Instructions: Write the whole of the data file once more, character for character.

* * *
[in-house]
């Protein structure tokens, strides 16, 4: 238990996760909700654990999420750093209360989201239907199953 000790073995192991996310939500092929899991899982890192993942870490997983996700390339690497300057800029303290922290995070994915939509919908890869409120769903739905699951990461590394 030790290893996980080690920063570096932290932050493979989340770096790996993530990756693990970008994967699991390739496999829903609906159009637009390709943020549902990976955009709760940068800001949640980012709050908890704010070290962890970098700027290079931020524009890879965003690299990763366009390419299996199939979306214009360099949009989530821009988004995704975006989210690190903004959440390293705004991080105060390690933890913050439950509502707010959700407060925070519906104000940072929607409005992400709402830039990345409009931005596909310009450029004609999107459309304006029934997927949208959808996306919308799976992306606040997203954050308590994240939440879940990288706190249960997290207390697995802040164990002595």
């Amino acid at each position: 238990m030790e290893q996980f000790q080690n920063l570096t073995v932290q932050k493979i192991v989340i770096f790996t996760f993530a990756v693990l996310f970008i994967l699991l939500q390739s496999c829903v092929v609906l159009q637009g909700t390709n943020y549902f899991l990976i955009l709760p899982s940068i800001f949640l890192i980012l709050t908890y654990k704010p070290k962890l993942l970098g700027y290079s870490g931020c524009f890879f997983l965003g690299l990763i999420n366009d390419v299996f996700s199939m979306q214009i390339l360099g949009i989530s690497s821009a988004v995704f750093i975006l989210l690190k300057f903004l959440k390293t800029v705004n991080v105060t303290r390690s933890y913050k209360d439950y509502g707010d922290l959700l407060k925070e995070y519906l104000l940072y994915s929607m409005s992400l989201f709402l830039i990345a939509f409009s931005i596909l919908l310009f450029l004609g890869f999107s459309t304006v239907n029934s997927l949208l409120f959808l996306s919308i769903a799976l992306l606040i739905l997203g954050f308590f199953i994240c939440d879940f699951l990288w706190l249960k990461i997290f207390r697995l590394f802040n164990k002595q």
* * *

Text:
[in-house]
């Protein structure tokens, strides 16, 4: 238990996760909700654990999420750093209360989201239907199953 000790073995192991996310939500092929899991899982890192993942870490997983996700390339690497300057800029303290922290995070994915939509919908890869409120769903739905699951990461590394 030790290893996980080690920063570096932290932050493979989340770096790996993530990756693990970008994967699991390739496999829903609906159009637009390709943020549902990976955009709760940068800001949640980012709050908890704010070290962890970098700027290079931020524009890879965003690299990763366009390419299996199939979306214009360099949009989530821009988004995704975006989210690190903004959440390293705004991080105060390690933890913050439950509502707010959700407060925070519906104000940072929607409005992400709402830039990345409009931005596909310009450029004609999107459309304006029934997927949208959808996306919308799976992306606040997203954050308590994240939440879940990288706190249960997290207390697995802040164990002595």
């Amino acid at each position: 238990m030790e290893q996980f000790q080690n920063l570096t073995v932290q932050k493979i192991v989340i770096f790996t996760f993530a990756v693990l996310f970008i994967l699991l939500q390739s496999c829903v092929v609906l159009q637009g909700t390709n943020y549902f899991l990976i955009l709760p899982s940068i800001f949640l890192i980012l709050t908890y654990k704010p070290k962890l993942l970098g700027y290079s870490g931020c524009f890879f997983l965003g690299l990763i999420n366009d390419v299996f996700s199939m979306q214009i390339l360099g949009i989530s690497s821009a988004v995704f750093i975006l989210l690190k300057f903004l959440k390293t800029v705004n991080v105060t303290r390690s933890y913050k209360d439950y509502g707010d922290l959700l407060k925070e995070y519906l104000l940072y994915s929607m409005s992400l989201f709402l830039i990345a939509f409009s931005i596909l919908l310009f450029l004609g890869f999107s459309t304006v239907n029934s997927l949208l409120f959808l996306s919308i769903a799976l992306l606040i739905l997203g954050f308590f199953i994240c939440d879940f699951l990288w706190l249960k990461i997290f207390r697995l590394f802040n164990k002595q």